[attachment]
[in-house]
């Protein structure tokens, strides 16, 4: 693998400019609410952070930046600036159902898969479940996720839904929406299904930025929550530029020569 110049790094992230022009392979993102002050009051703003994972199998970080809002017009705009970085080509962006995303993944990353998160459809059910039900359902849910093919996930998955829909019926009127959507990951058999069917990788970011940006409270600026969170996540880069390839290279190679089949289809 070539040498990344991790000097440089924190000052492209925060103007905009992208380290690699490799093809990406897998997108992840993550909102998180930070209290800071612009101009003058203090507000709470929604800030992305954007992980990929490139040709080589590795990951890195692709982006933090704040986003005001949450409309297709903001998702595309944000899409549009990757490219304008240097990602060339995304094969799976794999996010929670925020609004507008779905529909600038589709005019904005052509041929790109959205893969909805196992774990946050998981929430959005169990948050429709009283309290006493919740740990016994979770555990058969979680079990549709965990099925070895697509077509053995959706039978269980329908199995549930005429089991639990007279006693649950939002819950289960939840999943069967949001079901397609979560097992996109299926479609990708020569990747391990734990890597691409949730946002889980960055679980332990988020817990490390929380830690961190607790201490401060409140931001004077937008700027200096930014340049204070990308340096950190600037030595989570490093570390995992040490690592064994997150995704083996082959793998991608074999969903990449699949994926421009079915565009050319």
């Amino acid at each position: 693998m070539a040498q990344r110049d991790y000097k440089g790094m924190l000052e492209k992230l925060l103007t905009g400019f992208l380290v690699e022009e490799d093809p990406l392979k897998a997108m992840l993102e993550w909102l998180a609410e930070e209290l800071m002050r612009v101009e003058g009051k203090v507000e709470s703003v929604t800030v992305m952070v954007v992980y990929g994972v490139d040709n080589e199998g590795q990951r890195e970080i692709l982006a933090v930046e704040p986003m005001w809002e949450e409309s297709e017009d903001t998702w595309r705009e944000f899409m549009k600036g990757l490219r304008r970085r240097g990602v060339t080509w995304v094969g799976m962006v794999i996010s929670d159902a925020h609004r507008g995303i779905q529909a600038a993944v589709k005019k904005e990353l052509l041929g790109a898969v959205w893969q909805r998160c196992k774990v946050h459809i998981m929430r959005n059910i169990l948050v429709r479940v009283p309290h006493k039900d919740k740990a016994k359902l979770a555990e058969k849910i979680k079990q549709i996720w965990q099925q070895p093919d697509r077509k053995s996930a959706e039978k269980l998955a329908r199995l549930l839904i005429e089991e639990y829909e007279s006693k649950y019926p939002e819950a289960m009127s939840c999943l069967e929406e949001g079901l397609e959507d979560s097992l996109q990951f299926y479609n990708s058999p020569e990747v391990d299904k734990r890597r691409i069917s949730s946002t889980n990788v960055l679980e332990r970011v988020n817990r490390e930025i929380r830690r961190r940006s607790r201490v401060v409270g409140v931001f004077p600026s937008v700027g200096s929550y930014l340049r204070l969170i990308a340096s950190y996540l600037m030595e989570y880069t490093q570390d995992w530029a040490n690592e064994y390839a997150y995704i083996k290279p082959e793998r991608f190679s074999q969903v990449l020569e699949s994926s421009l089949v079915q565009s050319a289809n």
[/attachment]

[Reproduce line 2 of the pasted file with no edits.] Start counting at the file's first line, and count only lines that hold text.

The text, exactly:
């Protein structure tokens, strides 16, 4: 693998400019609410952070930046600036159902898969479940996720839904929406299904930025929550530029020569 110049790094992230022009392979993102002050009051703003994972199998970080809002017009705009970085080509962006995303993944990353998160459809059910039900359902849910093919996930998955829909019926009127959507990951058999069917990788970011940006409270600026969170996540880069390839290279190679089949289809 070539040498990344991790000097440089924190000052492209925060103007905009992208380290690699490799093809990406897998997108992840993550909102998180930070209290800071612009101009003058203090507000709470929604800030992305954007992980990929490139040709080589590795990951890195692709982006933090704040986003005001949450409309297709903001998702595309944000899409549009990757490219304008240097990602060339995304094969799976794999996010929670925020609004507008779905529909600038589709005019904005052509041929790109959205893969909805196992774990946050998981929430959005169990948050429709009283309290006493919740740990016994979770555990058969979680079990549709965990099925070895697509077509053995959706039978269980329908199995549930005429089991639990007279006693649950939002819950289960939840999943069967949001079901397609979560097992996109299926479609990708020569990747391990734990890597691409949730946002889980960055679980332990988020817990490390929380830690961190607790201490401060409140931001004077937008700027200096930014340049204070990308340096950190600037030595989570490093570390995992040490690592064994997150995704083996082959793998991608074999969903990449699949994926421009079915565009050319």